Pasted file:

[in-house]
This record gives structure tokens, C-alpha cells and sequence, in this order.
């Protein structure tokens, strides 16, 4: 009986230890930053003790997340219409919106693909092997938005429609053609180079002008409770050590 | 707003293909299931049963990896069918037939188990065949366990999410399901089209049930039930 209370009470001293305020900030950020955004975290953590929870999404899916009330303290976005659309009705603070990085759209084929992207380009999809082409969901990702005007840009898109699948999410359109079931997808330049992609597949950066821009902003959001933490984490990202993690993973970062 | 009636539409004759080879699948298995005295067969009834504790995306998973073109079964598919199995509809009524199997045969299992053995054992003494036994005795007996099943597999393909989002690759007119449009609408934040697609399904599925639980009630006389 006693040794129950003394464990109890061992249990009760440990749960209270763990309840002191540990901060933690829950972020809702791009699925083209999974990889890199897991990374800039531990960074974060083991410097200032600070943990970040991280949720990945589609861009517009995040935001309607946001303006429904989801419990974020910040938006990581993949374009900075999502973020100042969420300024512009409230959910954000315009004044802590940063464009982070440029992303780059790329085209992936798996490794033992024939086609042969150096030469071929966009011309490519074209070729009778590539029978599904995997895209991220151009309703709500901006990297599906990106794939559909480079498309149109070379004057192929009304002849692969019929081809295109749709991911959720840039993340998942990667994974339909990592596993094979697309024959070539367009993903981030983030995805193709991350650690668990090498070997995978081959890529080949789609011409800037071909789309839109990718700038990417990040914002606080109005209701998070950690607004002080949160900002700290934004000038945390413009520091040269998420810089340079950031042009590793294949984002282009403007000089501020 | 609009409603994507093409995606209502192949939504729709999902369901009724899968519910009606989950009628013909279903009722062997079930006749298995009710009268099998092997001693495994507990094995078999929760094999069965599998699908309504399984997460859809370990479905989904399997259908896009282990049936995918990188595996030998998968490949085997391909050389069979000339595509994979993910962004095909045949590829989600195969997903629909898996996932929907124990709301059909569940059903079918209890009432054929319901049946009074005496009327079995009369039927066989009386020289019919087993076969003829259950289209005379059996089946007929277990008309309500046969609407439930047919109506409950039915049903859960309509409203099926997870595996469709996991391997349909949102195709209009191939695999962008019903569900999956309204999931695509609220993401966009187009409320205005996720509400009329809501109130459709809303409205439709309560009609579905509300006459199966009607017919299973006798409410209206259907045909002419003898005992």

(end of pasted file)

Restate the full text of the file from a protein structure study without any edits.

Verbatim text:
[in-house]
This record gives structure tokens, C-alpha cells and sequence, in this order.
């Protein structure tokens, strides 16, 4: 009986230890930053003790997340219409919106693909092997938005429609053609180079002008409770050590 | 707003293909299931049963990896069918037939188990065949366990999410399901089209049930039930 209370009470001293305020900030950020955004975290953590929870999404899916009330303290976005659309009705603070990085759209084929992207380009999809082409969901990702005007840009898109699948999410359109079931997808330049992609597949950066821009902003959001933490984490990202993690993973970062 | 009636539409004759080879699948298995005295067969009834504790995306998973073109079964598919199995509809009524199997045969299992053995054992003494036994005795007996099943597999393909989002690759007119449009609408934040697609399904599925639980009630006389 006693040794129950003394464990109890061992249990009760440990749960209270763990309840002191540990901060933690829950972020809702791009699925083209999974990889890199897991990374800039531990960074974060083991410097200032600070943990970040991280949720990945589609861009517009995040935001309607946001303006429904989801419990974020910040938006990581993949374009900075999502973020100042969420300024512009409230959910954000315009004044802590940063464009982070440029992303780059790329085209992936798996490794033992024939086609042969150096030469071929966009011309490519074209070729009778590539029978599904995997895209991220151009309703709500901006990297599906990106794939559909480079498309149109070379004057192929009304002849692969019929081809295109749709991911959720840039993340998942990667994974339909990592596993094979697309024959070539367009993903981030983030995805193709991350650690668990090498070997995978081959890529080949789609011409800037071909789309839109990718700038990417990040914002606080109005209701998070950690607004002080949160900002700290934004000038945390413009520091040269998420810089340079950031042009590793294949984002282009403007000089501020 | 609009409603994507093409995606209502192949939504729709999902369901009724899968519910009606989950009628013909279903009722062997079930006749298995009710009268099998092997001693495994507990094995078999929760094999069965599998699908309504399984997460859809370990479905989904399997259908896009282990049936995918990188595996030998998968490949085997391909050389069979000339595509994979993910962004095909045949590829989600195969997903629909898996996932929907124990709301059909569940059903079918209890009432054929319901049946009074005496009327079995009369039927066989009386020289019919087993076969003829259950289209005379059996089946007929277990008309309500046969609407439930047919109506409950039915049903859960309509409203099926997870595996469709996991391997349909949102195709209009191939695999962008019903569900999956309204999931695509609220993401966009187009409320205005996720509400009329809501109130459709809303409205439709309560009609579905509300006459199966009607017919299973006798409410209206259907045909002419003898005992």